body armor and bomb suits. fire. and fever. and direct exposure to the sun. through the action of the pre-optic region of the anterior hypothalamus. small arms and even Improvised Explosive Devices (IEDs). sweating) becomes ineffective. due to an increase in thermal resistance and decrease in vapor permeability. hypothermia. the military and first responders must wear Personal Protective Equipment (PPE) to protect themselves from hazardous threats such as chemical agents. status epilepticus. [edit]Other Other rare causes of hyperthermia may cause death such as a pheochromocytoma (a tumor on the adrenal gland) which increased heat production. This has caused what was the normal body temperature (in blue) to be considered hypothermic. Depending on its design. For example. PPE often µencapsulates¶ the wearer from a threat and creates what is known as a microclimate. while the hypothermic temperature is shown in blue. This PPE can include a range of hazmat suits. in response to . Fever: Characterized on the right: Normal body temperature is shown in green.. high ambient temperatures and humidity levels. gases. and other kinds of damage to the hypothalamus can also cause hyperthermia. Hypothermia: Characterized in the center: Normal body temperature is shown in green.[8] [edit]Pathophysiology A summary of the differences between hyperthermia. the body¶s natural method of thermoregulation (i. The net effect is that protection from one or more environmental threats inadvertently brings on the threat of heat stress. while the hyperthermic temperature is shown in red. This is compounded by increased work rates. hyperthermia can be conceptualized as an increase above the thermoregulatory set-point. A fever occurs when the body sets the core temperature to a higher temperature. among many other forms.[8] Damage to the central nervous system. Normal body temperature (thermoregulatory set-point) is shown in green. It reads "New Normal" because the thermoregulatory set-point has risen.People working in industry. As a person performs physical work.e. As can be seen. Hyperthermia: Characterized on the left. firefighting turnout gear. such as from a brain hemorrhage. hypothermia can be conceptualized as a decrease below the thermoregulatory set-point. As can be seen.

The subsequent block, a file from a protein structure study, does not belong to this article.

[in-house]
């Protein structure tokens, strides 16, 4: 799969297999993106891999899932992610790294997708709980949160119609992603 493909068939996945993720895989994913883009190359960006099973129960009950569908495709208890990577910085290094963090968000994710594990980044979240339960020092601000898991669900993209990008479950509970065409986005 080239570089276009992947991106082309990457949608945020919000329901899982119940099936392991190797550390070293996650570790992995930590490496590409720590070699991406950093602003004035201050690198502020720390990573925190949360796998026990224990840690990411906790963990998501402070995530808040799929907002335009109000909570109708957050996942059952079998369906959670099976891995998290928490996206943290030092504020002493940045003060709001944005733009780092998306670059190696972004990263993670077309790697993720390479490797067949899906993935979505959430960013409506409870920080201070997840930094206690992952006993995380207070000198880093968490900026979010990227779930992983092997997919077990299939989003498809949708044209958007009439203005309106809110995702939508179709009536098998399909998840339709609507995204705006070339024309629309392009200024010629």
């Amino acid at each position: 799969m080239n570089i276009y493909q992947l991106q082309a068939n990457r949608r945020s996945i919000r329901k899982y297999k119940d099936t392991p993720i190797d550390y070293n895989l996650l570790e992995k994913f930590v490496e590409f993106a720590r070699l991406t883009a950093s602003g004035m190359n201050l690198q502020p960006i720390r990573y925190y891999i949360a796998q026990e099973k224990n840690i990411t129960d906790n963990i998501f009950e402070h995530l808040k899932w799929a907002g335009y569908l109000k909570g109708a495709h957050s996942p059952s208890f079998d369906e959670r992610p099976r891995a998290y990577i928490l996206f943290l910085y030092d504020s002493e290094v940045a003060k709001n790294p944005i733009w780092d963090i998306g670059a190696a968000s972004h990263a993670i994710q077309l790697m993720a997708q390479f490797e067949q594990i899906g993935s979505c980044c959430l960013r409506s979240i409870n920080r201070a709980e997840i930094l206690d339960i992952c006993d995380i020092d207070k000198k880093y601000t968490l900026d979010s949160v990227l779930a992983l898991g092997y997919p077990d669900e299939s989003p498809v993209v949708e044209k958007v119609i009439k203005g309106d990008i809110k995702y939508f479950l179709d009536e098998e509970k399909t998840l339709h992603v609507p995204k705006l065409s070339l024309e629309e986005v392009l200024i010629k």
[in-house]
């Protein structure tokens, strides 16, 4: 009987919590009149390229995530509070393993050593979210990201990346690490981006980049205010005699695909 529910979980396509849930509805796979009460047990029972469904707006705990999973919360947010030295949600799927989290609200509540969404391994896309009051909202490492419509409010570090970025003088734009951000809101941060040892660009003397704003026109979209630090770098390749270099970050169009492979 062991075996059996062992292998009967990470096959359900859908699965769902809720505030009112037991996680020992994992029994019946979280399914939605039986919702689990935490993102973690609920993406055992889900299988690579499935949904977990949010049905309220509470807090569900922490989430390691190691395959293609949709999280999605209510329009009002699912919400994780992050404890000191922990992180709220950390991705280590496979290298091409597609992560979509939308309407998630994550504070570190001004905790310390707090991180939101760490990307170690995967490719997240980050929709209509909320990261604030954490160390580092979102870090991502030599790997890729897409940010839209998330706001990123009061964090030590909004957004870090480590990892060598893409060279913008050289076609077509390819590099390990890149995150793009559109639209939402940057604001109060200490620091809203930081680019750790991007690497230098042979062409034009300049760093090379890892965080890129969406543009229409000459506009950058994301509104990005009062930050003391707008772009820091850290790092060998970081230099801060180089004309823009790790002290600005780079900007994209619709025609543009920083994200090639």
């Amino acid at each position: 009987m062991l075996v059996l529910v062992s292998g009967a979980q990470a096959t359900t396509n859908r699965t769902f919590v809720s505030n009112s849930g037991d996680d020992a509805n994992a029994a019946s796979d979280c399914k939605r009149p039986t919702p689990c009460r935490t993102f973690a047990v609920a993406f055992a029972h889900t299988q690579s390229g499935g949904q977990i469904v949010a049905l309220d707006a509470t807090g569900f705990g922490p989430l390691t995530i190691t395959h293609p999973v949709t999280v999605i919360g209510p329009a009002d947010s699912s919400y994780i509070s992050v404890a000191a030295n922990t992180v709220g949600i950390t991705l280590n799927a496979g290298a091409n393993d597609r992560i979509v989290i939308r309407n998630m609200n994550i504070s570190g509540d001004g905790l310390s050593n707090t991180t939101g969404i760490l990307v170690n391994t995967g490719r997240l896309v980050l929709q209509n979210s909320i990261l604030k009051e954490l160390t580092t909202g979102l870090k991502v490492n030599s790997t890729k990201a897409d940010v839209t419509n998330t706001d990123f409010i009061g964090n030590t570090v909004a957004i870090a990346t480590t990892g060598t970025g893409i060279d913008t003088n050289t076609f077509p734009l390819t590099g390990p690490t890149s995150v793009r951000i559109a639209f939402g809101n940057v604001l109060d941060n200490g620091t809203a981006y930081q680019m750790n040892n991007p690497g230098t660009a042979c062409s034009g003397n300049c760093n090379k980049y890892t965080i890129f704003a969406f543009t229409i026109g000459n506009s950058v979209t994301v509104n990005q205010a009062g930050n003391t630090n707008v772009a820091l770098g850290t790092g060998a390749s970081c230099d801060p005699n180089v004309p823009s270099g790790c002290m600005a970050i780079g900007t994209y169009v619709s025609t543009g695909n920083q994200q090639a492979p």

hot environments or wearing protective equipment it can be prevented or mitigated by taking frequent rest breaks. a personal cooling system is required as a matter of health and safety. Due to the broad variety of operating conditions.a bacterial or viral infection. the body will raise its temperature. even if the temperature does not return entirely to normal. may be caused by barrier dysfunction and subsequent endotoxemia. hyperthermia occurs when the body temperature rises without a change in the heat control centers. and conformance with health & safety regulations. staying hydrated and carefully monitoring body temperature. Law . In contrast.[8] Most commonly this means that the elevated temperature has appeared in a person that was working in a hot. humid environment (heat stroke) or that was taking a drug for which hyperthermia is a known side effect (drug-induced hyperthermia). The presence of other signs and symptoms related to hyperthermia syndromes. which in turn may cause multiorgan dysfunction. diarrhea. such as the rate and duration of cooling.[8] [edit]Prevention & Mitigation In cases where heat stress is caused by physical exertion. and gastrointestinal bleeding. access to power. Ultraendurance athletes have been found to have significantly increased plasma endotoxin levels. then hyperthermia is excluded. much like raising the temperature setting on a thermostat. active liquid systems operate on the basis of chilling water and circulating it through a garment that cools the skin surface area that it covers through conduction. For example. Some of the gastrointestinal symptoms of acute exertional heat stroke. monkeys treated with oral antibiotics prior to induction of heat stroke do not become endotoxemic. and the absence of signs and symptoms more commonly related to infection-related fevers. are also considered in making the diagnosis. A variety of active or passive technologies personal cooling systems exist which can be categorized by their power sources and whether they are man or vehicle-mounted. such as the extrapyramidal symptoms that are characteristic of neuroleptic malginant syndrome. such as vomiting. However. a personal cooling system must meet specific requirements. Endotoxin stimulates many inflammatory cytokines. in situations demanding prolonged exposure to a hot environment or wearing protective equipment. If fever-reducing drugs lower the body temperature. Furthermore. This type of system has proven successful in certain Military. need for physical mobility and autonomy. [13] [edit]Diagnosis approach Hyperthermia is generally diagnosed in the presence of an unexpectedly high body temperature and a history that suggests hyperthermia instead of a fever.